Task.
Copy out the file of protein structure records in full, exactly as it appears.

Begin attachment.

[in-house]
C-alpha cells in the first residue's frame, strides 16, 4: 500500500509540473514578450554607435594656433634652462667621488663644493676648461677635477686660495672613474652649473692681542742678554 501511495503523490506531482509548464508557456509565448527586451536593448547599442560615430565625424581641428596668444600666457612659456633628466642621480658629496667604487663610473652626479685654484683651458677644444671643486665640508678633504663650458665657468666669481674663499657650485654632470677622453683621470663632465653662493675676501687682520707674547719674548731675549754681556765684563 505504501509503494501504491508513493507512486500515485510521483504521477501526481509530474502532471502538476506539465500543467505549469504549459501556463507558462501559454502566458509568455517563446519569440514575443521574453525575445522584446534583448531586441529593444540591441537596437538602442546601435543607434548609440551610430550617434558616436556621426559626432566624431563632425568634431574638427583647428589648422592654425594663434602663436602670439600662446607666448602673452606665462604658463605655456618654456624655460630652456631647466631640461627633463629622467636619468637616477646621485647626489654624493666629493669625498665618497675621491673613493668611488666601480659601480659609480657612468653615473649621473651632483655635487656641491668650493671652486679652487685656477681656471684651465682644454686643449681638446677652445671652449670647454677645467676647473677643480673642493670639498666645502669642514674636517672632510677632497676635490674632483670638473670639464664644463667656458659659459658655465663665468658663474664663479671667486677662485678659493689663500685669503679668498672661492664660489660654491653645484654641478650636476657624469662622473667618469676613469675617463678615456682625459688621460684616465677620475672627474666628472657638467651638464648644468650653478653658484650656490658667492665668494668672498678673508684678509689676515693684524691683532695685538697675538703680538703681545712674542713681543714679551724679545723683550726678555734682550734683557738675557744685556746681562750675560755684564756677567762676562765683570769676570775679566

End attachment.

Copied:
[in-house]
C-alpha cells in the first residue's frame, strides 16, 4: 500500500509540473514578450554607435594656433634652462667621488663644493676648461677635477686660495672613474652649473692681542742678554 501511495503523490506531482509548464508557456509565448527586451536593448547599442560615430565625424581641428596668444600666457612659456633628466642621480658629496667604487663610473652626479685654484683651458677644444671643486665640508678633504663650458665657468666669481674663499657650485654632470677622453683621470663632465653662493675676501687682520707674547719674548731675549754681556765684563 505504501509503494501504491508513493507512486500515485510521483504521477501526481509530474502532471502538476506539465500543467505549469504549459501556463507558462501559454502566458509568455517563446519569440514575443521574453525575445522584446534583448531586441529593444540591441537596437538602442546601435543607434548609440551610430550617434558616436556621426559626432566624431563632425568634431574638427583647428589648422592654425594663434602663436602670439600662446607666448602673452606665462604658463605655456618654456624655460630652456631647466631640461627633463629622467636619468637616477646621485647626489654624493666629493669625498665618497675621491673613493668611488666601480659601480659609480657612468653615473649621473651632483655635487656641491668650493671652486679652487685656477681656471684651465682644454686643449681638446677652445671652449670647454677645467676647473677643480673642493670639498666645502669642514674636517672632510677632497676635490674632483670638473670639464664644463667656458659659459658655465663665468658663474664663479671667486677662485678659493689663500685669503679668498672661492664660489660654491653645484654641478650636476657624469662622473667618469676613469675617463678615456682625459688621460684616465677620475672627474666628472657638467651638464648644468650653478653658484650656490658667492665668494668672498678673508684678509689676515693684524691683532695685538697675538703680538703681545712674542713681543714679551724679545723683550726678555734682550734683557738675557744685556746681562750675560755684564756677567762676562765683570769676570775679566